What NOT to Do While You're Waiting on God

This year in children’s ministry we are teaching the Bible from beginning to end for the second time in the last four years. Preparing to teach these same familiar stories a again can become routine. Yet it’s always interesting what God chooses to highlight when we take the time to study and read his Word over and over again. His character is emphasized and our response should be new each time we read his word.

Not long ago we read about the Israelites being freed from slavery in Egypt. God rescued his chosen people from the hand of Pharaoh and brought them into the wilderness. From there he promised to provide for their physical needs and eventually lead them into the Promised Land – a place full of blessings. But it didn’t take long for the Israelites hearts to wander and their minds to question whether or not God was really going to follow through with what he had promised.

When the Israelites were being chased by the Egyptians, God rescued his people. He provided a way for them to cross the Red Sea and defeated their enemies. Exodus 14:31 shows us their response to God’s deliverance: “Israel saw the great power that the Lord used against the Egyptians, so the people feared the Lord, and they believed in the Lord and in his servant Moses.” Exodus chapter 15 is an entire chapter devoted to the response of the people towards God. He is their Rescuer. He saved them from their enemies and they praised and glorified him in response to this.

Fast forward to chapter 19 and God continues to speak to his people.

19:5,8 “Now therefore, if you will indeed obey my voice and keep my covenant, you shall be my treasured possession among all peoples, for all the earth is mine;…All the people answered together and said, “All that the Lord has spoken we will do.” And Moses reported the words of the people to the Lord.”

So Moses goes and meets with God to receive the commandments the Israelites agreed to keep with God. Of course, it takes longer than the people expected for Moses to receive God’s message, so they become impatient. During this time, they decide to build a golden calf so they have something to worship. Moses hears from God about their evil acts and burns with anger, breaking the tablets that contain the message God had given to his people.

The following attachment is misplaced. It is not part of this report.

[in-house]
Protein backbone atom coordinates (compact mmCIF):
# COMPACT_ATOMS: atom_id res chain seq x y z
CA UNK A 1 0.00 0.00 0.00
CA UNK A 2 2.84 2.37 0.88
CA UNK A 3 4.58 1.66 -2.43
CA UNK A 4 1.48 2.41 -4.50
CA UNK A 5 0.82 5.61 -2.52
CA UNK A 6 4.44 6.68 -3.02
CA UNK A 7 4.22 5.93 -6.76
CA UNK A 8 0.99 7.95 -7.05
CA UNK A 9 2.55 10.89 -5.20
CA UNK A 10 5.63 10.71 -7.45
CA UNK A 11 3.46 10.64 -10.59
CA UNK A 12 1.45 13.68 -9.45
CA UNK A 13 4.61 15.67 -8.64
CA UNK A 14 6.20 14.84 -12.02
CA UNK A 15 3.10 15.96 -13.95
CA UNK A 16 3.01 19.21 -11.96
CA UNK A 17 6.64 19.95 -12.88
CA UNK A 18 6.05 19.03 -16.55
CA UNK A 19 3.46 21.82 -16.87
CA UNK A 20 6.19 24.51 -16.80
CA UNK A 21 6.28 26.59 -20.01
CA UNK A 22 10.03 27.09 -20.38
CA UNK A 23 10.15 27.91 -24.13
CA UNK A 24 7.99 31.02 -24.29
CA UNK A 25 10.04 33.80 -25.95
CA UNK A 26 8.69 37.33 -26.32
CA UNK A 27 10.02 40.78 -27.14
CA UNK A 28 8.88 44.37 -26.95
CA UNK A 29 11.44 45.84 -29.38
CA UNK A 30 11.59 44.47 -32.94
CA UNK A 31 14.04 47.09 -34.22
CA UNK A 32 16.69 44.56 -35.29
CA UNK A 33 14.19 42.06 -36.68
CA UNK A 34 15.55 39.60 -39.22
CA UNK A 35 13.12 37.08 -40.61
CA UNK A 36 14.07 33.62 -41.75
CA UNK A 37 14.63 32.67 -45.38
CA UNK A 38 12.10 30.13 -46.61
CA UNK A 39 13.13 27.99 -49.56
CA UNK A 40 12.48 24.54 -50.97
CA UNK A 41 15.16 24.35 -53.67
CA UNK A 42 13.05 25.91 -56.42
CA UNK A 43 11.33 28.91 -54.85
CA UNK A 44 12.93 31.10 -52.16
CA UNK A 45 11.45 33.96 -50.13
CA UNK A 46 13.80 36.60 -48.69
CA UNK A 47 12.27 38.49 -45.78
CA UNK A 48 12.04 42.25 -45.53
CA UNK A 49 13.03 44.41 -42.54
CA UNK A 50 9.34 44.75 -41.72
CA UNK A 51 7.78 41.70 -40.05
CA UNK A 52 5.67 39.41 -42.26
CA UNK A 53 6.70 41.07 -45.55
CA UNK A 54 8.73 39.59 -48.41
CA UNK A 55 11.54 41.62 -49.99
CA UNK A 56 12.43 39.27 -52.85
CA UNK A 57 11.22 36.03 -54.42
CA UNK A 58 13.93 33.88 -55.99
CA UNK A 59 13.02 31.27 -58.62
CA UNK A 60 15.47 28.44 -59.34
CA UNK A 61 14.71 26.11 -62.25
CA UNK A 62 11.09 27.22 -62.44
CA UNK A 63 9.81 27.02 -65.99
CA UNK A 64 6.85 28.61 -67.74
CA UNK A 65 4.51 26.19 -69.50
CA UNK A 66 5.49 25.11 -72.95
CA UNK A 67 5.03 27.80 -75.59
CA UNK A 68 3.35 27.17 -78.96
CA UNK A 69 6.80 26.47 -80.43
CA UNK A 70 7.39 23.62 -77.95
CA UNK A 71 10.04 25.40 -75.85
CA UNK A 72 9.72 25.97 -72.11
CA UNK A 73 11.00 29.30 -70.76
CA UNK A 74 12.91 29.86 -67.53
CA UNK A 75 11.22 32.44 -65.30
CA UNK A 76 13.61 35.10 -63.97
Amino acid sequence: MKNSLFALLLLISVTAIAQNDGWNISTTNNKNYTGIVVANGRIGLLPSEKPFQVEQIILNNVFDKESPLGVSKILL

Reading this story again, my mind starts to ask these pointed questions.

  • How in the world did the Israelites do something so evil and foolish just shortly after seeing God’s hand of salvation from their enemies?

  • When I feel like God is not acting in my timing, how do I respond? Is it any better than the way the Israelites responded?

  • Do my actions mirror those of the Israelites (impatience and idolatry – finding somewhere to place my attention when I am unsure if God is actively working on my behalf) in response to God’s timing?

  • Do I respond to sin the way that Moses did, burning with anger over the way that it violates God’s commands and grieves his heart?

  • Do I truly believe that God’s plans are far better than my own. Do I believe that if I just wait patiently for his timing he will follow through and make his plans known to me? ...Or do I “work” to create my own plans in my own timing hoping that this is also what God wants for me?

Watching God move and work on our behalf is life-changing. When we see him rescue us from sin and trials, our response should be nothing shy of praise and adoration for who he is and what he has done.

Waiting on God to move and work on our behalf or waiting on God to give us direction can be extremely wearisome. We will probably feel like Israelites wandering in the desert. When we are impatiently waiting on God, we try to keep ourselves busy by doing good works. We find things that we think will please him or others and get to work.

The Israelites did not do a great job at waiting on God. They knew God had called Moses up to the mountain to hear his message, but they were impatient as they waited on his words. So they built an idol and created their own idea of what worship should look like.

Waiting on God requires patience. It requires quietly and purposefully spending time with God in order to be sure that you are hearing his voice and receiving his message. While we wait we should do the one thing that we know will help us to keep our eyes on him–remain in his word.

Psalm 130:5-8:

I wait for the Lord, my soul waits, and in his word I hope; my soul waits for the Lord more than watchmen for the morning, more than watchmen for the morning.

O Israel, hope in the Lord. For with the Lord there is steadfast love, and with him is plentiful redemption. And he will redeem Israel from all his iniquities.

21 Day Challenge // BE. KNOW. DO.

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